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Veiled Exclusion

The Other Side of the Tracks: A Socially Speaking commentary

June 22, 2010

By Perry Redd

I’ve had the pleasure of becoming inundated with responses to a video that I posted on YouTube® back in April. I video capture just about any and every event I’m blessed to attend. Some events I attend as a reporter, some as a participant and other events, as a spectator.  This particular subject of interest, I attended as a witness.  I wanted to see if the claims by right-wing leaning, conservative-voting, “Country-First”, Tea Party supporters was true:  that they are a big tent, consensus of America.

I made a commentary at the beginning and the end of the video clip.  My email has been swamped with responses along the same vein, giving me the suspicion that they’re a part of the same group.  That’s fine by me, because if my suspicions are correct, it confirms my opposition that they are not “big tent” at all, but more like a small but loud gang.

Now, I don’t mind the flurry of email responses; I actually welcome it!  It gives us a chance to dialogue on the most divisive and avoided issue in American history…race.  Unfortunately, many Americans fail to stick to the issue by name-calling and misdirection, but when we are focused on the germane point of discussion, we see the problem much more clearly.

I had the opportunity (if not the time) to respond to several of the YouTubers who were offended by my post and position.  The video showed a few hundred 2nd Amendment supporters at the foot of the Washington Monument on April 19th.  The gathering called for the like-minded ralliers to “Take Our Country Back.”  I took exception with the “our” many of the speakers referred to.  Who are the “our” they speak of?  My video showed that there lacked a cross-section of this country.  The rally was attended by a virtually entire white gathering of Americans.  I think I can safely assume who the “our” is…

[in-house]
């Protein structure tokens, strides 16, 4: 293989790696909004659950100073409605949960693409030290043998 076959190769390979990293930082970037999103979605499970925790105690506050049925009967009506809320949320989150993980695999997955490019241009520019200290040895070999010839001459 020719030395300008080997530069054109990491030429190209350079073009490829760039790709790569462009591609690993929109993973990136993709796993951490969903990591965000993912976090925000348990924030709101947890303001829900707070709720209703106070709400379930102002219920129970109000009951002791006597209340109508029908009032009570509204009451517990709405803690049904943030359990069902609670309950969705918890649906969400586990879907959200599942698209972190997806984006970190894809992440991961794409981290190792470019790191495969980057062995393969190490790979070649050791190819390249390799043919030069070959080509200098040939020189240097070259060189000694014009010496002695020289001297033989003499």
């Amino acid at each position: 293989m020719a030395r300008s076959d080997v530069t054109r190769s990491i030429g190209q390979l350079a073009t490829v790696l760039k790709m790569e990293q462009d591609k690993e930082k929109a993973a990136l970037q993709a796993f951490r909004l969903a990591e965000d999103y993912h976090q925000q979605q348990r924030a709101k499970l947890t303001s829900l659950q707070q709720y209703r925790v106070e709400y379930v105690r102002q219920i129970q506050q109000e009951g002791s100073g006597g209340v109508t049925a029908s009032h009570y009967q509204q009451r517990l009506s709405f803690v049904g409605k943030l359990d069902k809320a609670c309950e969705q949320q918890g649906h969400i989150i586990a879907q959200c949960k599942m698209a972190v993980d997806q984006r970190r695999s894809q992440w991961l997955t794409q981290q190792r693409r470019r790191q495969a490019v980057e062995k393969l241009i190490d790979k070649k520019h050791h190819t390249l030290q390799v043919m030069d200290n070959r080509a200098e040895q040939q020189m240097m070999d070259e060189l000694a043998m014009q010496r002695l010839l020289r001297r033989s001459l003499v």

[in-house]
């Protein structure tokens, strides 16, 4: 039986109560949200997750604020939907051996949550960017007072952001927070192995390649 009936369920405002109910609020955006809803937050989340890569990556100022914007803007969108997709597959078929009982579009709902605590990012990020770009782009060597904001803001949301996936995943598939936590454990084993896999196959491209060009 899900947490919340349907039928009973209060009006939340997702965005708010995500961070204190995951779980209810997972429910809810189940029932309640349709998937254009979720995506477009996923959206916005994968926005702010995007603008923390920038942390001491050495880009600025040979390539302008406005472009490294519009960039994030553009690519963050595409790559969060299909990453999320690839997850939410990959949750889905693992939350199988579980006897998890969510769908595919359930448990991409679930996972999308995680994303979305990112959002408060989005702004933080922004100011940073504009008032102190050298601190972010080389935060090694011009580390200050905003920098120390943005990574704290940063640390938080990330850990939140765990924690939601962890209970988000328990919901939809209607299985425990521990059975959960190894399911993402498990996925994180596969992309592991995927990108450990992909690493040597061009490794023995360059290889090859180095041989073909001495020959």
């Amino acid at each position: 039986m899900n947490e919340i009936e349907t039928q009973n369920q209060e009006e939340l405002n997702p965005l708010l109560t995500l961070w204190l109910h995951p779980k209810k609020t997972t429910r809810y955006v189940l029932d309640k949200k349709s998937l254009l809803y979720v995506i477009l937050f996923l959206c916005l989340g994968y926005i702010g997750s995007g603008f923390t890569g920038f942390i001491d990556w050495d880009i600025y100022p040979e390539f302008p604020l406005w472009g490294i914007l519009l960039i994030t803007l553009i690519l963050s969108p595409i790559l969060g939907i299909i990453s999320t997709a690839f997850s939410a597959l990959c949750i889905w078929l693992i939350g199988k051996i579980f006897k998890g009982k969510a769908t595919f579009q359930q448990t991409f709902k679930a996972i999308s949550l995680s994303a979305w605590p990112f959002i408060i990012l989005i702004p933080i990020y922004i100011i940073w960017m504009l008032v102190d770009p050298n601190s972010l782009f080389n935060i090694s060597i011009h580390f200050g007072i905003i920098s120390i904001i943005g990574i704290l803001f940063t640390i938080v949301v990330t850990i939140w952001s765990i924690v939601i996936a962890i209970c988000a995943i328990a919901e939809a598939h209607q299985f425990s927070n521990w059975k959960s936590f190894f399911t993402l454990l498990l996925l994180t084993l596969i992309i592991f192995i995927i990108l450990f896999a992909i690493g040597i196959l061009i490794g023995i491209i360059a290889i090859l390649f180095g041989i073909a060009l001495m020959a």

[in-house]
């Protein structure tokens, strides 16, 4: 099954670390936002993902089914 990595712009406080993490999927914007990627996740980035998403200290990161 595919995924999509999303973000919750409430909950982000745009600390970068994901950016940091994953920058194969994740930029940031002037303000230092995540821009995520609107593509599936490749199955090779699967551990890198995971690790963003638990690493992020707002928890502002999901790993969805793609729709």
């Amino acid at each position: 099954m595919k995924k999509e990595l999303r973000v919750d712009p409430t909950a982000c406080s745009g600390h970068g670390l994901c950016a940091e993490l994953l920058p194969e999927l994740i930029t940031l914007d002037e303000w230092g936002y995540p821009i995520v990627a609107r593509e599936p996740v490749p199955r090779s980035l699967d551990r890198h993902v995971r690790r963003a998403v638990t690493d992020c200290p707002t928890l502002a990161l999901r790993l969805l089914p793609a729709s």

Going back to “the Constitution as originally intended” is language that only white Americans can appreciate—and they know it.  No contemporary black American can earnestly embrace that ideal.  To be disenfranchised at the expense of another is never desirable.  This is the mantra at the 2nd Amendment rally.

It’s no secret that we have preconceived positions prior to meeting, whether in person or in blogs.  My position is that America is for everyone.  All should be included in the decision-making process.  Change for some, should amount to the common good.  No one will get all they want, so compromise through the use of democratic principles is the order of the day.  When people exclude (I cannot say that this group excluded anyone, because I was there!) other sub-sections of the population, then it is highly evident that their position is not consensus, it’s exclusive.

Those that deny that these racist connotations are veiled threats upon other groups, are disingenuous. Right-wing anger at the current administration’s attempts to right a tilted ship, have nothing to do with policy.  Their arguments fall outside of policy disagreements, they’re based in fear.  Fear of losing control and the power to dictate the agenda.  Shared power is foreign to them; so they must exclude the parties that may dilute their vision of America.  Veiled social exclusion is un-American.  Whether guns, immigration, healthcare or corporate accountability, we ALL have a stake in it, not just you!  That’s what I saw and listened to at the April 19th rally.  My witness is not limited to that event alone, but the climate of discourse over, not only the past two years of Obama’s reign, but through the course of my lifetime.  Speaking of Obama, actually, I am pretty much through with him.  He’s wimped out to the highest degree.  That’s all I need to say about that.

And for all of those who disagree with me, I can say, “that’s the American Way!”

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